So, why bother, if you can just skip shouldComponentUpdate? Well, because it's a very important tool for optimizing react apps. React is fast in rendering, no doubt about it. However, if you are writing really large applications where a react component tree consists of hundreds or thousands of components, you will eventually need to optimize it, and you lose this very important tool.

I'm writing react-redux apps myself. It's not a deal-breaker. But it is something that we as react devs absolutely need to keep in mind. It is a problem, and I'm not sure if there is a solution to this at all.

Thread Thread
ross profile image
Ross Creighton Author

I think those are good points. There are always trade offs.

Collapse
belhassen07 profile image
Belhassen Chelbi

can you develop more the part when explaining why using redux, I get the problem, but the solution in Redux doesn't seem explained like the problem part.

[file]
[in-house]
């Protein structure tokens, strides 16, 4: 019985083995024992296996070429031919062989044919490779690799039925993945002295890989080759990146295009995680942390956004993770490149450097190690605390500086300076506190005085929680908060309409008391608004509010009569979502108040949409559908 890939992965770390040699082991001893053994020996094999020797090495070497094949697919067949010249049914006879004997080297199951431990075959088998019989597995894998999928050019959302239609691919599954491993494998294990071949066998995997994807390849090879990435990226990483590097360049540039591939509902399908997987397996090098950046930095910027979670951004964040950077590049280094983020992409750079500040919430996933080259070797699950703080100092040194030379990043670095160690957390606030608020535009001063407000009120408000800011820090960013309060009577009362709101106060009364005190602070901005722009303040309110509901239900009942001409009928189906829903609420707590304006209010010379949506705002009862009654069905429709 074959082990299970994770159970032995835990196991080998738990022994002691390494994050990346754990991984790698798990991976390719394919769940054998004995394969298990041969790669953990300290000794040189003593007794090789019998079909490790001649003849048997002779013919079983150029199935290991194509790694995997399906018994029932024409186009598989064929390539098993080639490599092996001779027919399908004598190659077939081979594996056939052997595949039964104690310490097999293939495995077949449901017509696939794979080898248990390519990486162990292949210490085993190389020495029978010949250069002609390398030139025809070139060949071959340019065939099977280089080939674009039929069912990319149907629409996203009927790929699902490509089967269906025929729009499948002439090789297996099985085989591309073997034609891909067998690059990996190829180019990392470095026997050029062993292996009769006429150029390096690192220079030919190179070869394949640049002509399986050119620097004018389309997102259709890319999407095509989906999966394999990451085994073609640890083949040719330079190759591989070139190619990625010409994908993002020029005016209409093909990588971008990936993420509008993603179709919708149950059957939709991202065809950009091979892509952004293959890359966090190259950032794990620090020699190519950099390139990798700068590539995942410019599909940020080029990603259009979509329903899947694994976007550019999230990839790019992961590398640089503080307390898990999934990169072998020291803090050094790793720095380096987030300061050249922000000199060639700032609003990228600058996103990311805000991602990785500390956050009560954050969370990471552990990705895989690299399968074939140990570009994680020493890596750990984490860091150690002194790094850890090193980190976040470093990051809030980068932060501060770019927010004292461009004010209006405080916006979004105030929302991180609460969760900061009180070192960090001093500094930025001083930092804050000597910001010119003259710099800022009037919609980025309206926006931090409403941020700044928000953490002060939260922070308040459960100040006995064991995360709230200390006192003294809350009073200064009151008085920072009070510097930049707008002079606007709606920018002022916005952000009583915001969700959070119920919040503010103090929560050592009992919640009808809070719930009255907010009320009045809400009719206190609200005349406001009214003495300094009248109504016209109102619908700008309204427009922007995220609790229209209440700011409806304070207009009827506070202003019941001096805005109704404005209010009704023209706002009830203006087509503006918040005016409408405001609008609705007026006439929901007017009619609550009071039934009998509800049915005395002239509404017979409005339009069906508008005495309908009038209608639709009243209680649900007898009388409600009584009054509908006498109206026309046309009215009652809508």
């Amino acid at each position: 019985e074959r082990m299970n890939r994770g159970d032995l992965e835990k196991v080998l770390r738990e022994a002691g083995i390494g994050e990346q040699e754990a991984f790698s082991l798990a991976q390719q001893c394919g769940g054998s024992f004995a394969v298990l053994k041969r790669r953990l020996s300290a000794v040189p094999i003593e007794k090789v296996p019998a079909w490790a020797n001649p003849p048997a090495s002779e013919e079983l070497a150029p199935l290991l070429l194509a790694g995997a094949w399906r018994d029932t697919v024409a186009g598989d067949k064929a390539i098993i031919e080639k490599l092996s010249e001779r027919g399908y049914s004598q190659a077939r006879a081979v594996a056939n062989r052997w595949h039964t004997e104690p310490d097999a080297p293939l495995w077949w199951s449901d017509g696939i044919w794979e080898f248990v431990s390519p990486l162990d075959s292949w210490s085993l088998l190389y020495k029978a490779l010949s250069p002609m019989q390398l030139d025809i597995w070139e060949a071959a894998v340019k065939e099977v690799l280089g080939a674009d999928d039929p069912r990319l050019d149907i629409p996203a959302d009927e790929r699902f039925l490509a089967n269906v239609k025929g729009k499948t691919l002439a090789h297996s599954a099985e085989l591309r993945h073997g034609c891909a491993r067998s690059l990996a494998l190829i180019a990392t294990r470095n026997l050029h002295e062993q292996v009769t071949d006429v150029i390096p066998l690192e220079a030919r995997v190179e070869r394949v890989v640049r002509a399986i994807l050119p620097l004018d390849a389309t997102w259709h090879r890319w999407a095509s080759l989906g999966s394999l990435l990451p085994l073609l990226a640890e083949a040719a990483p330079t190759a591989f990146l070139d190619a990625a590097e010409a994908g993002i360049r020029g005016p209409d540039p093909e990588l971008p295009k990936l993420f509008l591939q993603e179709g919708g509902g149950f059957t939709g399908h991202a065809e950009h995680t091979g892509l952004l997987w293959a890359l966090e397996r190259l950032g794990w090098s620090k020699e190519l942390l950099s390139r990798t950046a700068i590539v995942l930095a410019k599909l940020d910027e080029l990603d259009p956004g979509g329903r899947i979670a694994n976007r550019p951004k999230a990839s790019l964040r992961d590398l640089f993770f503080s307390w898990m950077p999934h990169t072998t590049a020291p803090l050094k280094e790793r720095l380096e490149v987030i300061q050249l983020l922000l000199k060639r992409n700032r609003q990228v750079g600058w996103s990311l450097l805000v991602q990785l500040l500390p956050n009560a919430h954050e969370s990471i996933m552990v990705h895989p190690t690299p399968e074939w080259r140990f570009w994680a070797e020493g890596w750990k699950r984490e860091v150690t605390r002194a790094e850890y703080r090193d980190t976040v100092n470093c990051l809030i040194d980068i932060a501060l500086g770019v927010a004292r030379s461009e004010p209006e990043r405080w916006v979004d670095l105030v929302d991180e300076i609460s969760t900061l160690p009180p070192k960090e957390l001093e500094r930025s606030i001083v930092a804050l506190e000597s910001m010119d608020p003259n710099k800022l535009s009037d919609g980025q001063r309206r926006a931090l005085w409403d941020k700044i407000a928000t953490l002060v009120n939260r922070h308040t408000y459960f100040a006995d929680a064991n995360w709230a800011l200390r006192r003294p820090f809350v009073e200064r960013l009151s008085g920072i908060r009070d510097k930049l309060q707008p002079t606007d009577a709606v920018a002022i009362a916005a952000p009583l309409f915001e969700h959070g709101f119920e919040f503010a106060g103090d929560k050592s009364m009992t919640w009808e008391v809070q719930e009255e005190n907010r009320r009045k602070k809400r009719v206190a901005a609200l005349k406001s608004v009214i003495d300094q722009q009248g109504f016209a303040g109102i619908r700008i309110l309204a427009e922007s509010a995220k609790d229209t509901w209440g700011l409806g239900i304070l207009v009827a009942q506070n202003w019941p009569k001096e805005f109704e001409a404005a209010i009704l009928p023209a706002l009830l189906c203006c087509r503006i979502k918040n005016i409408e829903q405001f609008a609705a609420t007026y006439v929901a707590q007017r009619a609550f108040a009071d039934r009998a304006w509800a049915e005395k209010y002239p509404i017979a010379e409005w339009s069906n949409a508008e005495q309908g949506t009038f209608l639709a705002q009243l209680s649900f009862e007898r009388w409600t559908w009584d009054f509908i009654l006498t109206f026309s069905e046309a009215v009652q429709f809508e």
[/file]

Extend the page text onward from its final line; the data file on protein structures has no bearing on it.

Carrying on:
I really loved you post ♥

Collapse
ross profile image
Ross Creighton Author

Thanks for the comment Belhassen! Do you have any specific questions about the Redux solution? I would love to improve the explanation and your questions would be helpful to understand what is missing.

In the mean time this post may help you wrap your head around Redux: dev.to/ross/reduxjs-in-30-seconds-5hj

Collapse
belhassen07 profile image
Belhassen Chelbi

I meant like some examples with redux to solve the problem. thanks for the link ♥

Collapse
dumitruaxentii profile image
Dumitru Axentii

This a really good explanation of React and why it needs Redux.
I have started to watch some tutorials related to Redux and they were like chinese to me until I found your article.

Love it! Please write more if you have the time and possibility.

Collapse
ross profile image
Ross Creighton Author

Thank you Dumitru :)

Collapse
chadsteele profile image
Chad Steele

Great article! Thanks!
I'm not sure there's less coupling or complexity when every component depends on the same global store... you might like this alt to redux as well.
dev.to/chadsteele/eventmanager-an-...